Happy Death Day 2U (2019)
Release Date: February 13, 2019 (Wide)
2017’s “Happy Death Day” was shrewdly imagined as “Groundhog Day” with a whodunit slasher spin, and the result was cheeky, fresh, and a lot of fun, much like its sequel. The déjà vu is intentional again with “Happy Death Day 2U,” a sequel that seemingly shouldn’t exist or work and could have easily felt like a lazy, slapdash cash-in rushed into production to be released only 16 months later. While the film repeats itself by design, returning director Christopher Landon (who also co-wrote the script) avoids the easy pitfall of making the same movie twice and being too cute by a half. This time name-checking “Back to the Future Part II” (another movie its protagonist has never heard of), “Happy Death Day 2U” is funnier and just as breathlessly entertaining with a more sci-fi flavor and even more surprising pathos. It is ambitious and busier than its lean predecessor, but it might even be superior by upping the ante and deepening its characters.
The story opens shortly after the end of “Happy Death Day,” finding Tree Gelbman (Jessica Rothe) and Carter (Israel Broussard) happily canoodling in Carter’s dorm room just as roommate Ryan (Phi Vu) barges in, having experienced a case of déjà vu like Tree, right down to being murdered by someone in their Bayfield University’s Babies mascot mask. Tree knows a thing or two about dying eleven times and tries to help before she herself relives her birthday, September 18th, all over again. When she discovers the quantum reactor that Ryan and two other science nerds, Samar (Suraj Sharma) and Dre (Sarah Yarkin), created was the cause of her time loop, Tree gets sent into an alternate dimension, where everything is different: Carter is no longer her boyfriend but actually dating snarky sorority president Danielle (Rachel Matthews); Tree’s mother (Missy Yager) is still alive; and there is someone new behind that creepy baby mask.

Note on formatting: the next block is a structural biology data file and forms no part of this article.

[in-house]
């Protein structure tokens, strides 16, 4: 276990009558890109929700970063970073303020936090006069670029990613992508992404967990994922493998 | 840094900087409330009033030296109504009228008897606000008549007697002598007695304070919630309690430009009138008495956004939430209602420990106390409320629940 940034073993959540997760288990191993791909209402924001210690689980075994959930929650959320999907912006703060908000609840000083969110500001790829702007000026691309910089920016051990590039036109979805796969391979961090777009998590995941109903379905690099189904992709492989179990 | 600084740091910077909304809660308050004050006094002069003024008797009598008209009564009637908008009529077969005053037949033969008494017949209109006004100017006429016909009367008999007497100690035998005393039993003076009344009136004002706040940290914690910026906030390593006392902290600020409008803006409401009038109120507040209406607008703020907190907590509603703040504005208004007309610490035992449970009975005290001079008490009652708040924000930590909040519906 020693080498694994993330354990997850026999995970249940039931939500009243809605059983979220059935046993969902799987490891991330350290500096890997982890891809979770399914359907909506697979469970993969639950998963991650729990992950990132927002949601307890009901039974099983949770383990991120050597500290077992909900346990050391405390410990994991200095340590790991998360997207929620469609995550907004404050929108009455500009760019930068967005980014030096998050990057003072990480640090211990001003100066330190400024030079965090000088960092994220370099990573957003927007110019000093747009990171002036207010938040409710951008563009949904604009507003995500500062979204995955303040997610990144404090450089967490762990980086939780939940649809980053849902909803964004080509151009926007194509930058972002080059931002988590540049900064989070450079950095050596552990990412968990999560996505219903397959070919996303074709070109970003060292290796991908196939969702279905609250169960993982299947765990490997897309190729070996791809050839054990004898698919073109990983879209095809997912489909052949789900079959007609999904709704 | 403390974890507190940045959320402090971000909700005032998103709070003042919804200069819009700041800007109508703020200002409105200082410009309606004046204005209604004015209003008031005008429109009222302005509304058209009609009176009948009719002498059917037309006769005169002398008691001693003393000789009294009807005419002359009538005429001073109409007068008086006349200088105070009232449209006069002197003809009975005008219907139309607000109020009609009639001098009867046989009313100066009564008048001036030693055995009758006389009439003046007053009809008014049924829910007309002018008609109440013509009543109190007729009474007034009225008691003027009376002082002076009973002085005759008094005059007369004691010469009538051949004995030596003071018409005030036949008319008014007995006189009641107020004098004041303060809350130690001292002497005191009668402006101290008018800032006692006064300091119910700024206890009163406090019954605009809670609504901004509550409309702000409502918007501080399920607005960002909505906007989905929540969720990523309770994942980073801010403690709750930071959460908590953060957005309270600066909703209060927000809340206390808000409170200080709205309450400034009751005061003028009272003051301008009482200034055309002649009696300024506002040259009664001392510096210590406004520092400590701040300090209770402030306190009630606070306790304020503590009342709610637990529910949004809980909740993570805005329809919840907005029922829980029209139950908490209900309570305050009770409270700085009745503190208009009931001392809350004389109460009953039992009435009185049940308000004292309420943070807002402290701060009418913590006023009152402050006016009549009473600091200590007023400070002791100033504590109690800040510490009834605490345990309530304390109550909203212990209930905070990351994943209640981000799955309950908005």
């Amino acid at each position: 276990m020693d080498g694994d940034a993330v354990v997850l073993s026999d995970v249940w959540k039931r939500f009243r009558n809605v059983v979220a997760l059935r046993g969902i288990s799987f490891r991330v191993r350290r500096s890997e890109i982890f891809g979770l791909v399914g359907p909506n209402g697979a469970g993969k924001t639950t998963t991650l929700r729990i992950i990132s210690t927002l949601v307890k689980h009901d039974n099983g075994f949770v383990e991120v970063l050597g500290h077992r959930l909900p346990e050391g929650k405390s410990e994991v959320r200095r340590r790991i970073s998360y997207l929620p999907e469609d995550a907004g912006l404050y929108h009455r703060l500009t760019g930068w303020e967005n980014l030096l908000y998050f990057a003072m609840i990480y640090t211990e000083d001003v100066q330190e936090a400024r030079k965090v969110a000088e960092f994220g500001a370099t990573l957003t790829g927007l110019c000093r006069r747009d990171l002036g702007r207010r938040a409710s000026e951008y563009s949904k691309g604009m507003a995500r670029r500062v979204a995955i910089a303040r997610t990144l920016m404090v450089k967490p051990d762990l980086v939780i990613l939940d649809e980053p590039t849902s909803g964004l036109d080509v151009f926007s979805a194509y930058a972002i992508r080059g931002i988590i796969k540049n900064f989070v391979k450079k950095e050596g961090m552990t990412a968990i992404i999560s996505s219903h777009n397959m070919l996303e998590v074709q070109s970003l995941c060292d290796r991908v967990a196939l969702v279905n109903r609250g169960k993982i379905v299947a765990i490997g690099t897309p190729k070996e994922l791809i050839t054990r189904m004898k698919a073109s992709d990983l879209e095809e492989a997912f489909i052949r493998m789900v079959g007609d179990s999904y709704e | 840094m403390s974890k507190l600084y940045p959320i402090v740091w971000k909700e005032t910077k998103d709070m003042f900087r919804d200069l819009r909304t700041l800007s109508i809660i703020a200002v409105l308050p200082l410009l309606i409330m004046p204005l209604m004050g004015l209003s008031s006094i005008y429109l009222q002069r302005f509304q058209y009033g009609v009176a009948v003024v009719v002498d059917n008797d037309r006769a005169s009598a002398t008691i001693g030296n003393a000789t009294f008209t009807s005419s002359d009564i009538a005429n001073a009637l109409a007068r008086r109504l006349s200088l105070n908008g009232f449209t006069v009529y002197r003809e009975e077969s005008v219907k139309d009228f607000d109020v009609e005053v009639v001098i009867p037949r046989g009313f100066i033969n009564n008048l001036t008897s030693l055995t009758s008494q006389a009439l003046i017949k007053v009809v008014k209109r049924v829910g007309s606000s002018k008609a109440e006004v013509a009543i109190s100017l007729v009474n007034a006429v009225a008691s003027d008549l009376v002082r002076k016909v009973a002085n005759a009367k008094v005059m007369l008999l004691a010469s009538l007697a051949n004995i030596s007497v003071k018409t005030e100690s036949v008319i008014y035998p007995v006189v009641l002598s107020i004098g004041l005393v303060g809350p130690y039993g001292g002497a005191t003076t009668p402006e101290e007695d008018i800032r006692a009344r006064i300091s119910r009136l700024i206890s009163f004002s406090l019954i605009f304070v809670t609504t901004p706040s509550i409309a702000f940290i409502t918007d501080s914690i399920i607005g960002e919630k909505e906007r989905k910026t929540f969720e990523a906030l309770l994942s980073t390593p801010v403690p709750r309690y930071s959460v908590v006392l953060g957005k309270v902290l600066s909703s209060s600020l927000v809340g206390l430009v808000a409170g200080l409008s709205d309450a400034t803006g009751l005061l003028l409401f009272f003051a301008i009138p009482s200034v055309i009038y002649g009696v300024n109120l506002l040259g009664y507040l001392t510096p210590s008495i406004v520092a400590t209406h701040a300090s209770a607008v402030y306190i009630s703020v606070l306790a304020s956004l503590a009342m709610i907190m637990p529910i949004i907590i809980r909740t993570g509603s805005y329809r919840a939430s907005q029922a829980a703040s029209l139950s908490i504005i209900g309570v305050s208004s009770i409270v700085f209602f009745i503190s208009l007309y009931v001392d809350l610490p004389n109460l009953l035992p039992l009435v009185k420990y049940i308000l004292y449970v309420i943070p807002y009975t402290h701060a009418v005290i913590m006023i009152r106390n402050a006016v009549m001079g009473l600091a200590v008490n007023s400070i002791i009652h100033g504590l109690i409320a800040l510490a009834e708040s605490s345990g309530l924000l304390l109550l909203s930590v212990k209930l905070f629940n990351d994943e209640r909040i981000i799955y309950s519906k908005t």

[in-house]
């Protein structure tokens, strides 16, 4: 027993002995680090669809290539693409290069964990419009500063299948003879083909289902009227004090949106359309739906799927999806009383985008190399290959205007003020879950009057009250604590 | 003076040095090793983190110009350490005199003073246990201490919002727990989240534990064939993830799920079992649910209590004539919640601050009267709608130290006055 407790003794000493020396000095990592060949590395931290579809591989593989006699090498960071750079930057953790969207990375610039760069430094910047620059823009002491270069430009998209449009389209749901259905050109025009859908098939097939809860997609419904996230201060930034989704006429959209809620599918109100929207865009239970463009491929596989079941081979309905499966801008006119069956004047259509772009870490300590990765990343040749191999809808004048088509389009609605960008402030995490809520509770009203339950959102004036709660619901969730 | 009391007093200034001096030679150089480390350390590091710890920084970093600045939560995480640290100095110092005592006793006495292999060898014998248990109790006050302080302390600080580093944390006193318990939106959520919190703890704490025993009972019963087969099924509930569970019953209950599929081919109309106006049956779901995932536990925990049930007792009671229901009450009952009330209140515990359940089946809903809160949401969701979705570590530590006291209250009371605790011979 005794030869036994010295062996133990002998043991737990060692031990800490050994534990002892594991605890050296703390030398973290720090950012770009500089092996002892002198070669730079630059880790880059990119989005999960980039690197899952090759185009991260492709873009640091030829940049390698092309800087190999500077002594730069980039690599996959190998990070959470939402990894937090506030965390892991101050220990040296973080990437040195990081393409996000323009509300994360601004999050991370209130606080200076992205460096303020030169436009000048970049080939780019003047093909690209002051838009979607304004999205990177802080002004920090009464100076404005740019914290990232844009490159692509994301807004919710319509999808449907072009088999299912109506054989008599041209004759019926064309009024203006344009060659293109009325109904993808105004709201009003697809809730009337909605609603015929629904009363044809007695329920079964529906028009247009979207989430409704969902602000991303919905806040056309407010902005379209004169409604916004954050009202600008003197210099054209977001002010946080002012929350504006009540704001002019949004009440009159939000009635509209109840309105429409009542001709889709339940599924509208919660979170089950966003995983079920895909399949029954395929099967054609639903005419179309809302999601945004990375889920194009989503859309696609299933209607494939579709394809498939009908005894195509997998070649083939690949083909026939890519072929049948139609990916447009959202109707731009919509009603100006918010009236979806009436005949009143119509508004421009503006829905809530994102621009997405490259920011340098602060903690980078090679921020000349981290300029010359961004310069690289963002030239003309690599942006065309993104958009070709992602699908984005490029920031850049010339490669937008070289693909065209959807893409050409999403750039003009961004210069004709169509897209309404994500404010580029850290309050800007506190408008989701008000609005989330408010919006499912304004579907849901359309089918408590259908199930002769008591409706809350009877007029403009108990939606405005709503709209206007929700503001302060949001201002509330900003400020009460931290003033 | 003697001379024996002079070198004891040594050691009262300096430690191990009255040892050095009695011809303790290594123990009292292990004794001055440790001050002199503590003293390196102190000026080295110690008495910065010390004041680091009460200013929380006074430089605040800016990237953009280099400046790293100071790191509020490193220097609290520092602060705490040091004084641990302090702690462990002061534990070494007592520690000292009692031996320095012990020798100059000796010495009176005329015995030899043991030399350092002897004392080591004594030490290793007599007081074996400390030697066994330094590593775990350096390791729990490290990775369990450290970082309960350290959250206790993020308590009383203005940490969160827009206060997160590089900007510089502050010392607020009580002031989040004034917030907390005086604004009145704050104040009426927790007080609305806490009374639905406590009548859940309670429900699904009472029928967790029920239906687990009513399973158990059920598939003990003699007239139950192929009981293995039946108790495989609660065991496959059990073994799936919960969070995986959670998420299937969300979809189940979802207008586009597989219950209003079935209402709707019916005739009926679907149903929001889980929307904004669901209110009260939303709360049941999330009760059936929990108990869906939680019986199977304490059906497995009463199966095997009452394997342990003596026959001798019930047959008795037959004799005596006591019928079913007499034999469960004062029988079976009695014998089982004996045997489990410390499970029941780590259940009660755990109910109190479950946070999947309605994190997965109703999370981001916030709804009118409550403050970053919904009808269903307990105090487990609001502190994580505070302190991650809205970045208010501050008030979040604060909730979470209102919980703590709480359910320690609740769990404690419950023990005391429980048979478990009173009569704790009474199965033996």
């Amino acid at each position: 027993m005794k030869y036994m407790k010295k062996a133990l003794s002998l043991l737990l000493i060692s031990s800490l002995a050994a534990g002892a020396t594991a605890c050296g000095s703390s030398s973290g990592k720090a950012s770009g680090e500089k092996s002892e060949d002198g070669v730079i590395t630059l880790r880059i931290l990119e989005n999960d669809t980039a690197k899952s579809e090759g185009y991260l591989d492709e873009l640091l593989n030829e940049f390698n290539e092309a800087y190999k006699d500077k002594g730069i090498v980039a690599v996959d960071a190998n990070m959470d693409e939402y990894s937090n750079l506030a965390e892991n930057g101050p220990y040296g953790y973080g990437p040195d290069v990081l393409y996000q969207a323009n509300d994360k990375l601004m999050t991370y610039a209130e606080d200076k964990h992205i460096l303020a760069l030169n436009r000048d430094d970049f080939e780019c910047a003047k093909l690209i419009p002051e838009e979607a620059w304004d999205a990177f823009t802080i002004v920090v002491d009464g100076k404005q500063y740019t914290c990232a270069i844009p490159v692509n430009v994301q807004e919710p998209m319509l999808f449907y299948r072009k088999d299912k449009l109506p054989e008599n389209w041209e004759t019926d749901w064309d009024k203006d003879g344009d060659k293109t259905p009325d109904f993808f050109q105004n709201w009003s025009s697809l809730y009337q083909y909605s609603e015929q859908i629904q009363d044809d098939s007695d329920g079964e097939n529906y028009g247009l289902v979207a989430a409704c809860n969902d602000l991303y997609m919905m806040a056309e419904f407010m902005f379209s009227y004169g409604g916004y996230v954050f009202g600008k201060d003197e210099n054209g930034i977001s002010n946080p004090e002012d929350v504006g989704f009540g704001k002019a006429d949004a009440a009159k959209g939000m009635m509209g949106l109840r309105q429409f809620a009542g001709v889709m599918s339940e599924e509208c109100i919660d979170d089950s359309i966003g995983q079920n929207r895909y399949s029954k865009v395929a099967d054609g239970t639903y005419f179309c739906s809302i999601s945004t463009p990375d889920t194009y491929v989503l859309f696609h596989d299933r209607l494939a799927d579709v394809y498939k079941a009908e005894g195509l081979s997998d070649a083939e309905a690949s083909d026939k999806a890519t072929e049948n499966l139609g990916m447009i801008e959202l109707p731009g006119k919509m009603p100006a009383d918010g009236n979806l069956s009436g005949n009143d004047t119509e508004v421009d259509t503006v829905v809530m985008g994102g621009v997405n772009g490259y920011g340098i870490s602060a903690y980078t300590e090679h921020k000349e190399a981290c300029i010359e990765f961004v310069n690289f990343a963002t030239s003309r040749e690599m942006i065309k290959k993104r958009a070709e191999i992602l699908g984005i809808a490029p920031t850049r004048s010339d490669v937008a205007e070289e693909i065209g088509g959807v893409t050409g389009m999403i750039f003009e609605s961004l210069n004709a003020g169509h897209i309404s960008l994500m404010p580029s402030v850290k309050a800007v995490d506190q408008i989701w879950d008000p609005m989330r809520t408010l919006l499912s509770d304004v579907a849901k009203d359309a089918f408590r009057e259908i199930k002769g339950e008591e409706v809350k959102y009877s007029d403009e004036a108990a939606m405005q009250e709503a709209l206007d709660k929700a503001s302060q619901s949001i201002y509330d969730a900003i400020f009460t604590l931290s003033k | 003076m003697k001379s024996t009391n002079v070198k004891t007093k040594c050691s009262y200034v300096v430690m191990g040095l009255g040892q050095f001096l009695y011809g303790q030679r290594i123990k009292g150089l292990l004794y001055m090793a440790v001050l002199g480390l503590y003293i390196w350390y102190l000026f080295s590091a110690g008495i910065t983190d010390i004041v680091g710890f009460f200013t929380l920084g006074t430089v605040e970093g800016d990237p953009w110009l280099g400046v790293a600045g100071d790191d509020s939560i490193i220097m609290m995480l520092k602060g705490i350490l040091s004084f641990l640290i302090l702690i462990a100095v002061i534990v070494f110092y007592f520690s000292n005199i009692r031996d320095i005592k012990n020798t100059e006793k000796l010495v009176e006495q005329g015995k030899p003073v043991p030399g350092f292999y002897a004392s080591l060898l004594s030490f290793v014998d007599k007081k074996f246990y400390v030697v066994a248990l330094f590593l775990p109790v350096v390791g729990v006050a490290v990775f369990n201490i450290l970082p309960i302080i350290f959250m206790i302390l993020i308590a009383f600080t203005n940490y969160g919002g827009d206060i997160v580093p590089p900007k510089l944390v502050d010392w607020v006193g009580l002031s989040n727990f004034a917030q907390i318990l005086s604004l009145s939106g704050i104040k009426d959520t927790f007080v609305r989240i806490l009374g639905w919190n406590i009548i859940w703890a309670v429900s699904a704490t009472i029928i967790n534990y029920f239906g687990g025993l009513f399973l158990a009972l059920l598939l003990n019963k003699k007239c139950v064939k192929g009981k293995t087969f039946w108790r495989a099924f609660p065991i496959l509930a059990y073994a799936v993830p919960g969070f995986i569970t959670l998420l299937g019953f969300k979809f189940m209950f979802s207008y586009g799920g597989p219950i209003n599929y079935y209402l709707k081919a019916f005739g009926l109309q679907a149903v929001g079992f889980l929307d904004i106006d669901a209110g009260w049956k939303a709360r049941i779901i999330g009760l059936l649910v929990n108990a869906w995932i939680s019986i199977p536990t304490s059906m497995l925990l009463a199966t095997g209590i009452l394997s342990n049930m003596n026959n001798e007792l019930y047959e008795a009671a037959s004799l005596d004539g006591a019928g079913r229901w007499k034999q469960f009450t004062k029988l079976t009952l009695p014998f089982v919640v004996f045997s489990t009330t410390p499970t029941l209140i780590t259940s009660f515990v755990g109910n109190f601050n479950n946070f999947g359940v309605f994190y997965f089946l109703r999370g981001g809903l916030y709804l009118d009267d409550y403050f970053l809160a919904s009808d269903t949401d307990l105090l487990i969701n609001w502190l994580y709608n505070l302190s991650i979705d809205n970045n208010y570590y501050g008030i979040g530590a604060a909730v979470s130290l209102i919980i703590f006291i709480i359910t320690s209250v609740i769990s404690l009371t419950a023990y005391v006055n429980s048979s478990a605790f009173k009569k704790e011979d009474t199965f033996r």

"Happy Death Day 2U" is a little less concerned with its slasher-centric plot than before, although a few set-pieces still manage to be suspenseful; in one case, Tree and Lori must enter an under-construction wing of the hospital to evade the killer. In another tonal high-wire act, director Christopher Landon expertly seesaws between absurdist comedy, poppy horror, an affecting emotional core, and crazy time looping, while raising the emotional stakes. By unveiling the answer to why Tree was stuck in a time loop, the film goes full-bore sci-fi and it's the most ideal direction this story could go. In a few small but amusingly savvy throwaway touches, Ryan asks why their university would ever choose a creepy baby as their mascot, and in another instance, Tree wonders what Carter is always looking for under his desk when she wakes up every time in his dorm.
Grade: B +